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St. Jude opens first treatment, staff free floor dedicated to leisure

According to St. Jude, the area allows the hospital to further commit to its goal of helping their patients and families through the hardships of battling cancer.

MEMPHIS, Tenn. — St. Jude Children's Research Hospital opened its new Family Commons space Monday, Jan. 23, finding yet another way to provide relief for families and patients whose lives are interrupted by cancer. 

The new addition is the size of a football field, St. Jude said. The 45,000 square foot space gives patients and their families a space dedicated to fun and leisure, completely separate from the hospital. 

“How could we create a space that would be away from the hospital," Marlo Thomas, St. Jude board member and National Outreach Director at St. Jude, said she and a group of colleagues asked when thinking of how they could further assist families through their journey to fighting cancer.  

The family commons area is the hospital's first treatment and staff-free floor, and St. Jude said the area was designed to give a "home-like" atmosphere.

Patients and families will have access to music rooms, office space and more.

The space will also be used for the hospital's on-campus school program, which allows students to meet with their teachers and stay caught up with class learning curriculum and activities that patients would otherwise miss because of the frequent treatment that is needed to treat various cancers.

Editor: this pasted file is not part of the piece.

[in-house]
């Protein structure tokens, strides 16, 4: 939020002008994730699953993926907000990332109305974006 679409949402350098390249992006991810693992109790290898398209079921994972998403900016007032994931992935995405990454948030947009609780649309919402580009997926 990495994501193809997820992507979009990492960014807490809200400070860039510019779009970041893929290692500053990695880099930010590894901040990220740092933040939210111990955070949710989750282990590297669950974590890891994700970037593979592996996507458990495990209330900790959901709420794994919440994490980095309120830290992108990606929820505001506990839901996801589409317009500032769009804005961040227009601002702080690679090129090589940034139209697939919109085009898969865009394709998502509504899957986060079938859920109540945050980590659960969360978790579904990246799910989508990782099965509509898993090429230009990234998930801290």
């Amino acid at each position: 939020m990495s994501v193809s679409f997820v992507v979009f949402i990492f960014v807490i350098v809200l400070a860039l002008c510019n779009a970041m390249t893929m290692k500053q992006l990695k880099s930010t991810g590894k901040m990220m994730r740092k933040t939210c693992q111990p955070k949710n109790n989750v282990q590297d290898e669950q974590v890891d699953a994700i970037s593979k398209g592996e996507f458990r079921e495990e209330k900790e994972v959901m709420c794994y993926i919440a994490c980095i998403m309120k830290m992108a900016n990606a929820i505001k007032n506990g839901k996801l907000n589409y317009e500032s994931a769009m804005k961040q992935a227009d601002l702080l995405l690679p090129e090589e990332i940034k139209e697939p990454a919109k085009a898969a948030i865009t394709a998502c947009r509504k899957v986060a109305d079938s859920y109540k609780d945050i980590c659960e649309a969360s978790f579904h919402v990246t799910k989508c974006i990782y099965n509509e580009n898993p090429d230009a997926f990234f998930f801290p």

"You know, no medicine rooms, no examination rooms, no laboratory, no complicated machinery. Just a place to come and laugh and play and learn and grow and be away from, you know, having a sick tummy having a headache and losing your hair and all the challenges a child must go through and mom and dad experience it right alongside with them. This is to get away from all that,” Thomas said. 

Ultimately, the family commons area is space dedicated to restoration of peace. 

“Little girls and boys and their moms and dads could draw comfort in their most desperate hour. A place of love and bonding," Thomas said. 

According to St. Jude, the area allows the hospital to further commit to its goal of helping their patients and families through the struggles and impact cancer has on a family's life.

“Just the most amazing space I have ever walked through, and one I think that will lessen the burden that our families go through as they go through that treatment journey to be cured of cancer. We are really incredibly proud of this space,” President and CEO James R. Downing said. 

St. Jude's CEO of ALSAC, Richard C. Shadyac, said families can also use the space to learn on each other, as they all know the hardship of battling cancer. 

“We’ve created a beautiful space where our families can just come together and just be themselves relax engage in activities if they choose to and be with each other and find comfort with each other. But mostly, they can get away from clinical settings and let their hair down and have a wonderful time during this period of time where their lives are turned upside down.”

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